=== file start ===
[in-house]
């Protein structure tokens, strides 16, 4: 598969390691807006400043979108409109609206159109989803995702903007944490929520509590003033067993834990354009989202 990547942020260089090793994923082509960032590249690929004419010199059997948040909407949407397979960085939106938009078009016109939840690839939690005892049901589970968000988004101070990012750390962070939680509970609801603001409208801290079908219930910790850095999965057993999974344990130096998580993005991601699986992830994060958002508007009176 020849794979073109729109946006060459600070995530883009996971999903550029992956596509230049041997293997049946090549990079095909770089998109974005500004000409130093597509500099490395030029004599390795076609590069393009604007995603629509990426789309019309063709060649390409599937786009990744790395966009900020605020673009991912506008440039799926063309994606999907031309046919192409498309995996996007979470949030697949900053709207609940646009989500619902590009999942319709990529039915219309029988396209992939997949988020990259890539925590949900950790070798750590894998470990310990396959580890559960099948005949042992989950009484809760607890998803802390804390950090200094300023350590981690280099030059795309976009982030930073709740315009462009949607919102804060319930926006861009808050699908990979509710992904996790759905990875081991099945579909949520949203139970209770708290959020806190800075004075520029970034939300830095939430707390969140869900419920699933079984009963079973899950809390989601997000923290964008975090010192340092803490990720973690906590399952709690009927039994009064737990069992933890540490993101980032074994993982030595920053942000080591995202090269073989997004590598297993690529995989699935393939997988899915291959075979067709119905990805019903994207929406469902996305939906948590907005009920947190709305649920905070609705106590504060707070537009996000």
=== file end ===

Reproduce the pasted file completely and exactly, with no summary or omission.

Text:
[in-house]
């Protein structure tokens, strides 16, 4: 598969390691807006400043979108409109609206159109989803995702903007944490929520509590003033067993834990354009989202 990547942020260089090793994923082509960032590249690929004419010199059997948040909407949407397979960085939106938009078009016109939840690839939690005892049901589970968000988004101070990012750390962070939680509970609801603001409208801290079908219930910790850095999965057993999974344990130096998580993005991601699986992830994060958002508007009176 020849794979073109729109946006060459600070995530883009996971999903550029992956596509230049041997293997049946090549990079095909770089998109974005500004000409130093597509500099490395030029004599390795076609590069393009604007995603629509990426789309019309063709060649390409599937786009990744790395966009900020605020673009991912506008440039799926063309994606999907031309046919192409498309995996996007979470949030697949900053709207609940646009989500619902590009999942319709990529039915219309029988396209992939997949988020990259890539925590949900950790070798750590894998470990310990396959580890559960099948005949042992989950009484809760607890998803802390804390950090200094300023350590981690280099030059795309976009982030930073709740315009462009949607919102804060319930926006861009808050699908990979509710992904996790759905990875081991099945579909949520949203139970209770708290959020806190800075004075520029970034939300830095939430707390969140869900419920699933079984009963079973899950809390989601997000923290964008975090010192340092803490990720973690906590399952709690009927039994009064737990069992933890540490993101980032074994993982030595920053942000080591995202090269073989997004590598297993690529995989699935393939997988899915291959075979067709119905990805019903994207929406469902996305939906948590907005009920947190709305649920905070609705106590504060707070537009996000």